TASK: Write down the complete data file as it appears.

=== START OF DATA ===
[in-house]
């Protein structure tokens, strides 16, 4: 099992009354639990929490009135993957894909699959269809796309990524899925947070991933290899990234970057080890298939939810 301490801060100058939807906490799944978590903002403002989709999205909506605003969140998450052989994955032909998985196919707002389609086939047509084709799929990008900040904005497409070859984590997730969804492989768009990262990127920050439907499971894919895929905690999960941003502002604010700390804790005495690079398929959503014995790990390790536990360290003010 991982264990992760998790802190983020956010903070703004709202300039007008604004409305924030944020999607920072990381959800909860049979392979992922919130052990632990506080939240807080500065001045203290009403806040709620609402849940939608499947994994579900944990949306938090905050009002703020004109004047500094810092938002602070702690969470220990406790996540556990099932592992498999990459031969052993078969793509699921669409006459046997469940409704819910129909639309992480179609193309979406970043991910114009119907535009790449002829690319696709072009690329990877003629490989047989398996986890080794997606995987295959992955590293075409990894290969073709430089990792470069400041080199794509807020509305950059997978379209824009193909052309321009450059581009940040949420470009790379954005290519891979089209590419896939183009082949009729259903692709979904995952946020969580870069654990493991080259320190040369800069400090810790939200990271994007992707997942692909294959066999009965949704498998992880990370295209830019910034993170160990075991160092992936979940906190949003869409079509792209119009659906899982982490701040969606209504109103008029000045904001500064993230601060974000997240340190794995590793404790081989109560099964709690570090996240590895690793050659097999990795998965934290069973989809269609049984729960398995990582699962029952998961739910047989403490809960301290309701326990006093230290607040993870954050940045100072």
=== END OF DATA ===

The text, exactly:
[in-house]
């Protein structure tokens, strides 16, 4: 099992009354639990929490009135993957894909699959269809796309990524899925947070991933290899990234970057080890298939939810 301490801060100058939807906490799944978590903002403002989709999205909506605003969140998450052989994955032909998985196919707002389609086939047509084709799929990008900040904005497409070859984590997730969804492989768009990262990127920050439907499971894919895929905690999960941003502002604010700390804790005495690079398929959503014995790990390790536990360290003010 991982264990992760998790802190983020956010903070703004709202300039007008604004409305924030944020999607920072990381959800909860049979392979992922919130052990632990506080939240807080500065001045203290009403806040709620609402849940939608499947994994579900944990949306938090905050009002703020004109004047500094810092938002602070702690969470220990406790996540556990099932592992498999990459031969052993078969793509699921669409006459046997469940409704819910129909639309992480179609193309979406970043991910114009119907535009790449002829690319696709072009690329990877003629490989047989398996986890080794997606995987295959992955590293075409990894290969073709430089990792470069400041080199794509807020509305950059997978379209824009193909052309321009450059581009940040949420470009790379954005290519891979089209590419896939183009082949009729259903692709979904995952946020969580870069654990493991080259320190040369800069400090810790939200990271994007992707997942692909294959066999009965949704498998992880990370295209830019910034993170160990075991160092992936979940906190949003869409079509792209119009659906899982982490701040969606209504109103008029000045904001500064993230601060974000997240340190794995590793404790081989109560099964709690570090996240590895690793050659097999990795998965934290069973989809269609049984729960398995990582699962029952998961739910047989403490809960301290309701326990006093230290607040993870954050940045100072």